The real danger to President Obama comes not from the knee-jerk nihilism of Rush Limbaugh, but from within the Democratic Party. Obama, who famously observed as a candidate that a president has to be able to do more than one thing at a time, has rejected internal counsel to postpone his healthcare proposal in favor of a single-minded focus on the economy. Recovery is obviously a central test for him. But as he sees it, his mission is not simply to undo Republican damage; it is to achieve the fundamental change, including health care reform, for which he campaigned.

Several of Obama’s most impressive economic advisors, including OMB director Peter Orszag and Jason Furman, director of the National Economic Counsel, have argued in the past that national health care should be paid for by taxing employer-provided health insurance. Without endorsing such a policy, Orszag told a Senate committee recently that the idea “should remain on the table.” The Senate Finance Committee Chairman Max Baucus and Oregon Democratic Senator Ron Widen actually want the health care tax included in a final bill.

But in a debate with John McCain last fall, candidate Obama ruled the idea out of bounds. That’s exactly where it should stay. Even in modified form, taxing what McCain called “gold-plated” health insurance policies could doom health care reform once again. Orszag and Furman may have a fine policy point, but let me preview the opposition ad.

Husband at kitchen table: “I thought he was going to fix health care, but now Obama wants to tax our health coverage.”
Wife holding newspaper: “They say our coverage is ‘gold-plated.’”
Husband: “Well for you last year, it was a lifeline.”
Wife: “I just want to keep what we have.”

We’re told Obama won’t stop Congress if it decides to tax employee health coverage. That masterfully kills the proposal without offending its champions. Most liberal Democrats oppose it; Republicans say they won’t go along unless Obama explicitly advocates it.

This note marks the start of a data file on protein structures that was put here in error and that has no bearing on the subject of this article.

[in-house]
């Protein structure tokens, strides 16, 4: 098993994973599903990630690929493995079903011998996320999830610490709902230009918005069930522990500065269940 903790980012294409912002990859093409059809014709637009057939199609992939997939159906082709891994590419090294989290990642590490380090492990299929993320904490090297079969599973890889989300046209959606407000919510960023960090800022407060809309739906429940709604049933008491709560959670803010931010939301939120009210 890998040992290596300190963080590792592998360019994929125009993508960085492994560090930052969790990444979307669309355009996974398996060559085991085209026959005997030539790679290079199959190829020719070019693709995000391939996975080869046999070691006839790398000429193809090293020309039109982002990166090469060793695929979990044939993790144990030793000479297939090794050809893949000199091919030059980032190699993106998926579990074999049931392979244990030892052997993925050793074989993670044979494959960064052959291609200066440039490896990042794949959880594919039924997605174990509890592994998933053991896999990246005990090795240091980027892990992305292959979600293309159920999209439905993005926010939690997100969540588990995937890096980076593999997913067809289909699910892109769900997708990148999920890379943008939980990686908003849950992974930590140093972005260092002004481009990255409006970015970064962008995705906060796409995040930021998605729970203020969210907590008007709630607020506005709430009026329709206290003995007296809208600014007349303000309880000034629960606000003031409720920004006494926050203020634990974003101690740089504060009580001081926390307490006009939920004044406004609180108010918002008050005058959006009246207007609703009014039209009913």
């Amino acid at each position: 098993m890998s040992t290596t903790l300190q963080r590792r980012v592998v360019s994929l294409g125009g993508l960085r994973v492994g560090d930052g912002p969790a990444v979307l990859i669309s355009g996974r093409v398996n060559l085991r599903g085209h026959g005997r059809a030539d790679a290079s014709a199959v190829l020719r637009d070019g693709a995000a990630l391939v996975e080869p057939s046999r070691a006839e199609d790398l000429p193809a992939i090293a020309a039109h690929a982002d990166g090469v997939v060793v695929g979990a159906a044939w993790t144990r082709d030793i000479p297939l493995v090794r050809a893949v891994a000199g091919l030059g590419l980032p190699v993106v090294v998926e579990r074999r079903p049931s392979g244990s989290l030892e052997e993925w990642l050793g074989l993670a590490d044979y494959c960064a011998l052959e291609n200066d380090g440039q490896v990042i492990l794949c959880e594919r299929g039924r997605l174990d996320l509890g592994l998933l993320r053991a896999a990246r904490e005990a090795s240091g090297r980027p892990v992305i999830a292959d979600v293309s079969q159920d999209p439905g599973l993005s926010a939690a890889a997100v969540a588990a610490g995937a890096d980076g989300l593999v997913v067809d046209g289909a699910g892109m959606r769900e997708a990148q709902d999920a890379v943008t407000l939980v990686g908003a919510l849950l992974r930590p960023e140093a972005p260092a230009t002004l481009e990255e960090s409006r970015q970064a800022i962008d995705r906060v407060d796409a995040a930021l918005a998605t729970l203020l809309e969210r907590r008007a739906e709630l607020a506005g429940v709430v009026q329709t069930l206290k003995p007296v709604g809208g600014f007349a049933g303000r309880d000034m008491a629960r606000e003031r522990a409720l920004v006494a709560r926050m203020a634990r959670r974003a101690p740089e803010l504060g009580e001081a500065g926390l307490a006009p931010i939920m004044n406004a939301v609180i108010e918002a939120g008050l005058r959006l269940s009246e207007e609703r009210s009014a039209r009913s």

However, this episode reflects a wider danger—the tendency of Democrats to break ranks far more readily than Republicans do under a new President. Baucus, who by gift of seniority runs one of the Senate’s most powerful committees, may favor taxing the health coverage of millions; but he opposes the Obama plan to limit tax deductions for the very wealthy to what they were under Ronald Reagan’s administration. Does Baucus think Reagan was too hard on the rich? Likewise, while Senate Agriculture Committee Chairman Tom Harkin favors Obama’s farm subsidy reforms, Budget Committee chairman Kent Conrad says he’s “opposed to any effort to cut support of the farm safety net.” (Never mind that Obama has proposed no change for farmers earning $250,000 or less a year.)

Congressional Republicans also want to scuttle Obama proposals—for reasons that are far less well intentioned. The GOP’s leaders calculate that by delaying change, they increase their chances of defeating it. The history of the Clinton health care effort, which dragged on past the early potential of his presidency and into the partisan deadlock of 1994, validates their strategy. Democrats would do well to remember 1994, as well, especially if they don’t want to repeat it. Many Democrats who broke with Clinton in the hope of saving themselves were swept away in the Republican landslide that resulted from Clinton’s apparent failure. Of course, there will be differences to settle, details to thrash out, and compromises to be made on Obama’s agenda. But it’s useful for Democrats to heed the adage that if they don’t hang together, they will hang separately. The difference is that Obama, like Clinton, will survive the 2010 elections, with two years remaining before he has to face the voters.

Obama understands that postponing major initiatives, however well intentioned, is wrong. Health care reform, for example, is now an economic as well as a moral issue, as soaring costs burden businesses and hobble America’s ability to compete and sustain a recovery. Similarly, a new energy policy is not just central to combating global warming; it’s also an indispensable spur for the green industries and jobs of the future.

The one thing that could defeat Democrats in 2010 is Democrats themselves. That won’t happen, in my view, because Democrats readily recall the 1994 debacle and because they’re led by a President who’s already demonstrated his capacity to bend history to forge a path. Watching his first two months in office, I don’t doubt that the Strategist-in-Chief will listen to advice, weigh the politics and then push through his agenda largely intact. He will change America. I can’t wait to hear what talk radio’s Mouth Rushmore says about that.